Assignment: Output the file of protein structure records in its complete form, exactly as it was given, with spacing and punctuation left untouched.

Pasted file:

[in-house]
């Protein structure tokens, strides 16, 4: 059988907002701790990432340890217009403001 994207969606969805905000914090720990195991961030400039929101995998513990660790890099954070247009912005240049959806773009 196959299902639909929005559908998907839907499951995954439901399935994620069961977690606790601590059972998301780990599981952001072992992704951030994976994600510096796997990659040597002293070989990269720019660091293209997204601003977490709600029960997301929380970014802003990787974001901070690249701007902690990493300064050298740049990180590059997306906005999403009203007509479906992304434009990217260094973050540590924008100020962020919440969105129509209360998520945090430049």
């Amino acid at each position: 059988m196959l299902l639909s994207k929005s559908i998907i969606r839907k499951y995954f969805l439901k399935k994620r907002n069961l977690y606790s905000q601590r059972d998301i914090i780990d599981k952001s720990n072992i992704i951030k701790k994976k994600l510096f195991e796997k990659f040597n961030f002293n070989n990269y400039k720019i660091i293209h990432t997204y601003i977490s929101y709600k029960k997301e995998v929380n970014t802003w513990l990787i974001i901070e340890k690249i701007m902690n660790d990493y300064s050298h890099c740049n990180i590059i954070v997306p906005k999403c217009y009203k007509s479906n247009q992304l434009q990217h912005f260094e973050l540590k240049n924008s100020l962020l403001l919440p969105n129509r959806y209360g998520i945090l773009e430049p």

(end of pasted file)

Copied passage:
[in-house]
């Protein structure tokens, strides 16, 4: 059988907002701790990432340890217009403001 994207969606969805905000914090720990195991961030400039929101995998513990660790890099954070247009912005240049959806773009 196959299902639909929005559908998907839907499951995954439901399935994620069961977690606790601590059972998301780990599981952001072992992704951030994976994600510096796997990659040597002293070989990269720019660091293209997204601003977490709600029960997301929380970014802003990787974001901070690249701007902690990493300064050298740049990180590059997306906005999403009203007509479906992304434009990217260094973050540590924008100020962020919440969105129509209360998520945090430049």
């Amino acid at each position: 059988m196959l299902l639909s994207k929005s559908i998907i969606r839907k499951y995954f969805l439901k399935k994620r907002n069961l977690y606790s905000q601590r059972d998301i914090i780990d599981k952001s720990n072992i992704i951030k701790k994976k994600l510096f195991e796997k990659f040597n961030f002293n070989n990269y400039k720019i660091i293209h990432t997204y601003i977490s929101y709600k029960k997301e995998v929380n970014t802003w513990l990787i974001i901070e340890k690249i701007m902690n660790d990493y300064s050298h890099c740049n990180i590059i954070v997306p906005k999403c217009y009203k007509s479906n247009q992304l434009q990217h912005f260094e973050l540590k240049n924008s100020l962020l403001l919440p969105n129509r959806y209360g998520i945090l773009e430049p």